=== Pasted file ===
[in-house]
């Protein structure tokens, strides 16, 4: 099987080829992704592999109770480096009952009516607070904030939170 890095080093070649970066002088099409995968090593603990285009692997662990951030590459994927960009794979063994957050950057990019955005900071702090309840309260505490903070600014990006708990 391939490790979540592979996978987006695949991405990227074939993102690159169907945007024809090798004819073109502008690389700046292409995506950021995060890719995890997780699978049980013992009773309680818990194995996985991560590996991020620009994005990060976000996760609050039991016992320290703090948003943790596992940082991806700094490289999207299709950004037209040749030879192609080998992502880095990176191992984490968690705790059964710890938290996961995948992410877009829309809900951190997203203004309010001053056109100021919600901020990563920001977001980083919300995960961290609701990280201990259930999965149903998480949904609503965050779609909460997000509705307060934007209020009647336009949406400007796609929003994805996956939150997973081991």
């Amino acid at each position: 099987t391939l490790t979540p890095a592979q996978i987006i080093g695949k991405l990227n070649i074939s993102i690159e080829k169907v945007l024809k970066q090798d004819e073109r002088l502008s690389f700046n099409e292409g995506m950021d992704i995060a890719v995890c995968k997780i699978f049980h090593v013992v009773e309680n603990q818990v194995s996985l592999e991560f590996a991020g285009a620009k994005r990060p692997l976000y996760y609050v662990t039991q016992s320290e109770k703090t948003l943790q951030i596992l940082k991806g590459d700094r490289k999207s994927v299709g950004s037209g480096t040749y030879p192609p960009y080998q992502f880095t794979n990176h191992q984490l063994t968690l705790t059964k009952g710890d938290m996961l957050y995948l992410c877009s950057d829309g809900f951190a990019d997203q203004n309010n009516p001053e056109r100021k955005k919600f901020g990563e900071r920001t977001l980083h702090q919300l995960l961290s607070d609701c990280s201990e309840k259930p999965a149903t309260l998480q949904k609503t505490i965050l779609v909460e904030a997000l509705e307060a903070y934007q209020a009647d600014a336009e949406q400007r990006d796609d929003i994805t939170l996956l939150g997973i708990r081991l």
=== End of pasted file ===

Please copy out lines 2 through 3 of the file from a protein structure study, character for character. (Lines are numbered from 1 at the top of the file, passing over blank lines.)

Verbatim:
């Protein structure tokens, strides 16, 4: 099987080829992704592999109770480096009952009516607070904030939170 890095080093070649970066002088099409995968090593603990285009692997662990951030590459994927960009794979063994957050950057990019955005900071702090309840309260505490903070600014990006708990 391939490790979540592979996978987006695949991405990227074939993102690159169907945007024809090798004819073109502008690389700046292409995506950021995060890719995890997780699978049980013992009773309680818990194995996985991560590996991020620009994005990060976000996760609050039991016992320290703090948003943790596992940082991806700094490289999207299709950004037209040749030879192609080998992502880095990176191992984490968690705790059964710890938290996961995948992410877009829309809900951190997203203004309010001053056109100021919600901020990563920001977001980083919300995960961290609701990280201990259930999965149903998480949904609503965050779609909460997000509705307060934007209020009647336009949406400007796609929003994805996956939150997973081991």
């Amino acid at each position: 099987t391939l490790t979540p890095a592979q996978i987006i080093g695949k991405l990227n070649i074939s993102i690159e080829k169907v945007l024809k970066q090798d004819e073109r002088l502008s690389f700046n099409e292409g995506m950021d992704i995060a890719v995890c995968k997780i699978f049980h090593v013992v009773e309680n603990q818990v194995s996985l592999e991560f590996a991020g285009a620009k994005r990060p692997l976000y996760y609050v662990t039991q016992s320290e109770k703090t948003l943790q951030i596992l940082k991806g590459d700094r490289k999207s994927v299709g950004s037209g480096t040749y030879p192609p960009y080998q992502f880095t794979n990176h191992q984490l063994t968690l705790t059964k009952g710890d938290m996961l957050y995948l992410c877009s950057d829309g809900f951190a990019d997203q203004n309010n009516p001053e056109r100021k955005k919600f901020g990563e900071r920001t977001l980083h702090q919300l995960l961290s607070d609701c990280s201990e309840k259930p999965a149903t309260l998480q949904k609503t505490i965050l779609v909460e904030a997000l509705e307060a903070y934007q209020a009647d600014a336009e949406q400007r990006d796609d929003i994805t939170l996956l939150g997973i708990r081991l």